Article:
Picture it! Good Photographs Sell Magazine Articles

The truth is that many publications, leakforums especial the glossy print markets increasingly look for a complete “package” of words and pictures. Researching and purchasing photographs or other artwork to run alongside your exotic travel piece backpacking in outer Mongolia or first hand account of an initiation ceremony into the guild of wax effigy makers could prove both time consuming, expensive and sometimes down right impossible to source. führerschein-eu

If you are involved in writing these kinds of articles then the ability to take decent photographs is a must! I can’t promise to turn you into an over night David Bailey, but as someone who generally learns things the hard way and who is a big believer in short cuts, these tips will help get you off to a good start! niki-home

1. “It isn’t cameras that takes bad photographs but the operator behind the lens!” That was the first piece of advice I was given by the tutor of a photographic workshop I attended when I first began submitting photographs to my regional newspaper. inwa777

What he meant was, to take decent shots you must have a good understanding of your camera so, tip No. 1, if you still have your instruction booklet, spend some time browsing and experimenting so that you are completely familiar with its capabilities. mnl777

2. When you are in complete control of the wheel you need to know a little about picture composition. Remember the rule of thirds. Place the subject of the picture about one third of the way along the frame, either horizontally or vertically depending on how you are holding the camera.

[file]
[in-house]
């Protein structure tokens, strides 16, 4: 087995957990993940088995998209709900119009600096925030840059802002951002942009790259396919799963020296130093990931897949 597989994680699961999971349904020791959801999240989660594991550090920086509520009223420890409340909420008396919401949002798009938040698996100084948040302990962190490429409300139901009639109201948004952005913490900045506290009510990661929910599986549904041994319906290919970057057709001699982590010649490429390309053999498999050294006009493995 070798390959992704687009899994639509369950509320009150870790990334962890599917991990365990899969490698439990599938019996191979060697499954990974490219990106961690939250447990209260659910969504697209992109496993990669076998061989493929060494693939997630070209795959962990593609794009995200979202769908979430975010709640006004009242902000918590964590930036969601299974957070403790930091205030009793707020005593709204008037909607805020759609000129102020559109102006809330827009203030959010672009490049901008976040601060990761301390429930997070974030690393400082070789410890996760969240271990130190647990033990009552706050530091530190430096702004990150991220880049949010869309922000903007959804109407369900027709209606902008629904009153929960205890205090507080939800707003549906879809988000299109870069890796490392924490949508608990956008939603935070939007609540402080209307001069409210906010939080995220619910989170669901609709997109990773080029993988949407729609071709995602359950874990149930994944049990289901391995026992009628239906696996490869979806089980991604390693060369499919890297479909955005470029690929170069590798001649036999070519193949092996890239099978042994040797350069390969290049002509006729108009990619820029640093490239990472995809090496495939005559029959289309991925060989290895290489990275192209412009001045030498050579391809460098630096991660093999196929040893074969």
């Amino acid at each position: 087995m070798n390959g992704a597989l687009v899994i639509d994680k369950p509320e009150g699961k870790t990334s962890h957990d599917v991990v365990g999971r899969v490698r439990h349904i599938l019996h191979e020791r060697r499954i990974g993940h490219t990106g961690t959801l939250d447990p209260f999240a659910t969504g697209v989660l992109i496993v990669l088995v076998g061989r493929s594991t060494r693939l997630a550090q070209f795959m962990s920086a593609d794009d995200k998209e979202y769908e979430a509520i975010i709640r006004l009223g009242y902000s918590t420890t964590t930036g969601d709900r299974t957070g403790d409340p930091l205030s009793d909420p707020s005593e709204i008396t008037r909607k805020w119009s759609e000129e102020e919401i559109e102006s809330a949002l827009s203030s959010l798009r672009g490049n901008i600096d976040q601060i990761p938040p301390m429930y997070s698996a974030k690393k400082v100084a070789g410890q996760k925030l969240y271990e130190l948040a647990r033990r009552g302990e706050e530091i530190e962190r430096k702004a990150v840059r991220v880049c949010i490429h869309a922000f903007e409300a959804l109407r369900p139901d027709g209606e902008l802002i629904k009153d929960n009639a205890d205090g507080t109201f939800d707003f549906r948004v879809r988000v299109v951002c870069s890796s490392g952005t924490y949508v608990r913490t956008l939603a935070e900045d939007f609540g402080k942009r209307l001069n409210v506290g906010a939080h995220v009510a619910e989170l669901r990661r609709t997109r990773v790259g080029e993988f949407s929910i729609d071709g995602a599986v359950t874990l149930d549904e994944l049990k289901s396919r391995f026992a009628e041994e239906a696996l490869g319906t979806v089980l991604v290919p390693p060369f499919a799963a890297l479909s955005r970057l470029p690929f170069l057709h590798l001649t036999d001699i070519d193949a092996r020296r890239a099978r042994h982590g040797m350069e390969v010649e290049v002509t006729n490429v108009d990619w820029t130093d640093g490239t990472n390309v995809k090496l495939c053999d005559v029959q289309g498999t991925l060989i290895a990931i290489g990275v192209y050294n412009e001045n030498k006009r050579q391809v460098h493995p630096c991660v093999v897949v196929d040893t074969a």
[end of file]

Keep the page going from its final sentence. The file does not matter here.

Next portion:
3. Newspapers in particular like faces so try and crop in as close as you can and aim for a natural pose. This is not easy if your subject is shy or easily embarrassed so try and develop a cheerful banter to create a more relaxed atmosphere. If appropriate, get couples to look at each other, this can often produce an amazing photograph as people can’t help but reveal their feelings for each other, (whatever they are!).

I recently used this at a local school when I was asked to produce its prospectus which included taking an assortment of photographs of the children during their classroom activities. A tour of the school nature reserve gave me the chance to seat my two guides on a bench. I gave one of them a flower and told her to let the other smell it! The reaction was a delight and I’m quite proud of this photograph. For more info visit these site :, heng9999

You can use this tip even if there is only one person involved, just get them to look at an object or even a pet, (especially recommended), but remember, if your article is about a person, they must be the focal point of the picture.

4. Landscapes depend a lot on mood to be really successful and mood is produced to a large extent by getting the lighting right. Low sunlight creates deep shadows and glowing colours so schedule your landscape shots for early morning or late afternoon. Sometimes though, the colour draining heat of mid-day can also produce an atmospheric shot if that is the effect you are after.

No matter how heart wringingly beautiful your scene you do need to structure the shot so as to lead the viewer into the picture. This is done by having an object a third or so of the way into the picture that will draw the eye like a stepping stone onto the next part of the picture.

For instance, a shot of a distant mountain might have a cyclist winding his way down a country road a third of the way into the picture. From here the eye naturally jumps to maybe a small lake two thirds of the way into the picture and this would finally lead to the mountain itself. One of my favourite set ups for this type of photograph is to have a companion in the foreground gazing into the distance. You can’t help but follow their gaze!

5. The really top glossies demand a high level of competence and photographs that show some artistic merit. Obtaining this level of ability needs a lot of practise and a good understanding of your camera’s capabilities, but… remember me talking about short cuts…? This is the one I employ all the time and although I’m a long way from being a Lord Litchfield, it certainly helps! So, copy the professionals!


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